Key Detection Indicators of Midnight Blizzard's Attack on Microsoft Decoded by Splunk

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Andy Robbins & Splunk

Key Detection Indicators of Midnight Blizzard's Attack on Microsoft Decoded by Splunk

Insights provided by Splunk researchers offered an in-depth look into the tactics, techniques, and procedures (TTPs) employed by the Russian threat actor Midnight Blizzard, (aka. APT29, Cloaked Ursa, Cozy Bear, BlueBravo, The Dukes) in their November 2023 compromise of Microsoft. The Splunk Threat Research Team expanded upon Microsoft advisory and additional contributions from security researcher Andy Robbins, and pieced together the attack chain for the benefit of cybersecurity defenders. The attack as disclosed by Microsoft in January 2024, commenced with a password spray attack, successfully breaching a non-production test tenant account lacking multifactor authentication (MFA).

This initial breach allowed Midnight Blizzard to exploit two significant vulnerabilities: an authentication bypass and a path traversal flaw, which are critical vulnerabilities posing a direct threat to confidential data and critical systems. The research emphasizes the necessity to monitor for signs of password spray attacks, such as high login failures, especially if the failures originate from a single IP address, and examine failures within a short timeframe. Error code 50126 is identified as helpful in both the Unified Audit Log and Entra ID logs. Scrutinizing application configuration changes, particularly updates to certificates and secrets managers, is crucial as it can serve as a means to achieve elevated access. Splunk threat researcher, Mauricio Velazco, explains in the blog "Once the credentials were added, the adversary had to authenticate as the Service Principal associated with the application registration to utilize its permissions. It's important to note that by default, the Unified Audit Log only logs user interactive authentication events and does not include service principal authentication."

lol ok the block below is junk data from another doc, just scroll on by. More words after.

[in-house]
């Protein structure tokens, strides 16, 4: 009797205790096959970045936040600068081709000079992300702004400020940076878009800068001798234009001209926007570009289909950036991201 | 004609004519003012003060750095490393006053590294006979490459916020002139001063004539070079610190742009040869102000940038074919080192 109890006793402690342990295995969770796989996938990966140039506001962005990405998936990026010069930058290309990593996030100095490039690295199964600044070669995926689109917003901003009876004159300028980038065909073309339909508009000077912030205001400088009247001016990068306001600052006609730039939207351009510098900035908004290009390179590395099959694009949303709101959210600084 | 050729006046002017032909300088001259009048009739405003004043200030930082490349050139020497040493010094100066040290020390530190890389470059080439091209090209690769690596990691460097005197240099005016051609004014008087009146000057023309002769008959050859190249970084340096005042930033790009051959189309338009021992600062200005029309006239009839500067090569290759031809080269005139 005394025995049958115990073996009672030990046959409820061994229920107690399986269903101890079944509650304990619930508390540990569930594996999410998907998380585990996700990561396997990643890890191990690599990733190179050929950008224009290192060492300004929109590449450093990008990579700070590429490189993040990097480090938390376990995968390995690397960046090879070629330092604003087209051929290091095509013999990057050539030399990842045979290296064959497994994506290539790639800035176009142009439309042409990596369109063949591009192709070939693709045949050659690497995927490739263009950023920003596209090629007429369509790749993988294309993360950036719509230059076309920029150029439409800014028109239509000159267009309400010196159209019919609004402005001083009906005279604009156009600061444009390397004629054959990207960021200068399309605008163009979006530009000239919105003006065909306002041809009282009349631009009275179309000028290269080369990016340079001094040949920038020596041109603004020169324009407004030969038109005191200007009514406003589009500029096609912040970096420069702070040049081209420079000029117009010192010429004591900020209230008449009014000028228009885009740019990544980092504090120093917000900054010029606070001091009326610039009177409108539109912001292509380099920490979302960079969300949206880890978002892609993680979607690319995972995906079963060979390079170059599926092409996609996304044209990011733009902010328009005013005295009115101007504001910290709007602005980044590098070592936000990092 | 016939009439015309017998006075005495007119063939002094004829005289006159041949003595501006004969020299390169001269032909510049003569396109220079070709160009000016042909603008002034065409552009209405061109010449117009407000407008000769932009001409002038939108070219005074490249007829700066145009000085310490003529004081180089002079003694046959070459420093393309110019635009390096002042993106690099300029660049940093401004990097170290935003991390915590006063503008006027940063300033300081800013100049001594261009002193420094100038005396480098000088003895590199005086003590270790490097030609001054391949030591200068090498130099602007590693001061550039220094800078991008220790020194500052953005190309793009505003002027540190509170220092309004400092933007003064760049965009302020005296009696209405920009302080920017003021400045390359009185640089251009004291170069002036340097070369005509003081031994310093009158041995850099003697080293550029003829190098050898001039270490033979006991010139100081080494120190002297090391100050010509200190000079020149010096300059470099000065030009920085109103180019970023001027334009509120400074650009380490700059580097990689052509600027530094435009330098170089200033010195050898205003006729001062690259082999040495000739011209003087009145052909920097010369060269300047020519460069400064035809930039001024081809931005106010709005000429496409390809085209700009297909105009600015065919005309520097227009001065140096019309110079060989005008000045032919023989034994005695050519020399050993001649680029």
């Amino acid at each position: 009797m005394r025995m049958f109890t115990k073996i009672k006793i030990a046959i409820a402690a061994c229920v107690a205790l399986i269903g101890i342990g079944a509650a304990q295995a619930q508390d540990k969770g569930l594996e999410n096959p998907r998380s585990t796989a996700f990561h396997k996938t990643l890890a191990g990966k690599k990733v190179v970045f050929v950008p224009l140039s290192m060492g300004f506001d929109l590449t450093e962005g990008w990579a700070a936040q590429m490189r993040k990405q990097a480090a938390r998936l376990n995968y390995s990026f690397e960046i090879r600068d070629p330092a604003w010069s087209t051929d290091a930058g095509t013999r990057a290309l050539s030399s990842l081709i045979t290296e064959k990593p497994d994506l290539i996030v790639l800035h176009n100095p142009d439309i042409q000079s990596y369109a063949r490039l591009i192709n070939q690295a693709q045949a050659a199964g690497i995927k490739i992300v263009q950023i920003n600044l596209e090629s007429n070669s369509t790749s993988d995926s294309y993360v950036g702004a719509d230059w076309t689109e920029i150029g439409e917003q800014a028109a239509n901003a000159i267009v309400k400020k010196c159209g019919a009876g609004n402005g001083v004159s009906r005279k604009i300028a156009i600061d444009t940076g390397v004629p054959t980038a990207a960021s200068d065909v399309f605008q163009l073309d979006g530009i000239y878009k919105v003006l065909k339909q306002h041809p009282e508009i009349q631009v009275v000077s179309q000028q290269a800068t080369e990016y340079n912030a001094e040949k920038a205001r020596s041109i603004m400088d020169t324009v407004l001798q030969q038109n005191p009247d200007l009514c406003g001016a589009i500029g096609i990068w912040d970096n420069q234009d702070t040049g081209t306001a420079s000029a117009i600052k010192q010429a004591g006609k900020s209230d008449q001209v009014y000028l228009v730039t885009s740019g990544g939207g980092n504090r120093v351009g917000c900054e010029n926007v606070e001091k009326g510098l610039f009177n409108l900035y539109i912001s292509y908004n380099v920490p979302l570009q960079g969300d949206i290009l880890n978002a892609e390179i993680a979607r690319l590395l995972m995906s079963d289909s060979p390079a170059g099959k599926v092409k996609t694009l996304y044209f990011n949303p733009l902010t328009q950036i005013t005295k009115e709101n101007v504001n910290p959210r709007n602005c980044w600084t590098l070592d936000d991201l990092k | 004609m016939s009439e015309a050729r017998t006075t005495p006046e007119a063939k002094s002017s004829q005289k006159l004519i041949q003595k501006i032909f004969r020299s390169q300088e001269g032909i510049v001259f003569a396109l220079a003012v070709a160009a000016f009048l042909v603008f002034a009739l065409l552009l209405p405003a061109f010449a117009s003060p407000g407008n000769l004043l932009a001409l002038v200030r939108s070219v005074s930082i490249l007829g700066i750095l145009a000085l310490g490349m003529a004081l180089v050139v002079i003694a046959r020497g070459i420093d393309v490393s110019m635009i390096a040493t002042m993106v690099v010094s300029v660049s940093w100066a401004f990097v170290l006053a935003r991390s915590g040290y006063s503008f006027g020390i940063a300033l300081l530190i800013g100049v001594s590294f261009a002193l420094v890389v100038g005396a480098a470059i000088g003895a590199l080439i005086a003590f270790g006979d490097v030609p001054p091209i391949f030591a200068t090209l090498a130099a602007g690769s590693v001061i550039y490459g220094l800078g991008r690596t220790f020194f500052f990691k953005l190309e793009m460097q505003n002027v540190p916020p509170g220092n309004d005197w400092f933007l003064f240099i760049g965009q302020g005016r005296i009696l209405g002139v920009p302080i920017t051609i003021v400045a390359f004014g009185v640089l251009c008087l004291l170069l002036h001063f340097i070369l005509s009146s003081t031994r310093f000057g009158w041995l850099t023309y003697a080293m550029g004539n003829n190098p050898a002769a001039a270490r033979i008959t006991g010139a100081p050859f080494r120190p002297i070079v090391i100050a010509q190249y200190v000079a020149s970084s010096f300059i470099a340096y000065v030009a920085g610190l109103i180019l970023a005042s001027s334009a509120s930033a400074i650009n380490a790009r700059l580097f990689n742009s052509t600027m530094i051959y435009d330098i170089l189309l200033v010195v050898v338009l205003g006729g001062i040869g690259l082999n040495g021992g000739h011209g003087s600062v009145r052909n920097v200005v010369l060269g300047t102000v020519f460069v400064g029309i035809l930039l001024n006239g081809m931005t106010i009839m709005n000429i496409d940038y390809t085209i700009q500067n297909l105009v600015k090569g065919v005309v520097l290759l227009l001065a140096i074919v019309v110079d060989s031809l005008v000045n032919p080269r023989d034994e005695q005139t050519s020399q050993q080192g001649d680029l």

Following this initial access, the actors escalated their privileges by compromising a legacy test OAuth application with elevated access. Detection engineers are advised to watch for modifications to application registration objects and authentication as the Service Principal, actions that could signify unauthorized access attempts. Furthermore monitoring the ‘Add member to role’ and ‘Update application’ events within the M365/Entra ID ecosystem can aid in detecting potential privilege escalation and persistence mechanisms employed by the attackers. Bursts of configuration changes can serve as vital indicators of potential compromise.

Identifying a potential detection gap, Velazco discussed the likelihood of the threat actors "bypassing normal consent procedures" by programmatically altering permissions using the legacy application's service principal privileges, a method which would not have triggered standard 'Update Application' or 'Consent to Application' events. This approach, validated through replication using Microsoft Graph PowerShell SDK, necessitates that detection engineers monitor the 'Add app role assignment to service principal' event for insights into unauthorized permission assignments, demonstrating the importance of scrutinizing service principal activities to identify non-standard permission alterations.

The detection blueprint offered by Splunk of the Midnight Blizzard attack on Microsoft is a valuable guide for defenders to monitor for signs of compromise. It outlines the sophisticated methods employed by state-sponsored actors to infiltrate and persist within targeted networks and offers actionable detection strategies. Simple password spray attacks continue to be effective and are employed by state-sponsored threat actors, including APT28, APT33, and Lazarus, among others. The compromise of Microsoft's systems is evidence of the urgent need to address weak passwords within organizational defenses. These seemingly rudimentary tactics continue to pose significant threats, compelling organizations to prioritize enhancing their security posture by addressing the foundational issue of weak password practices.

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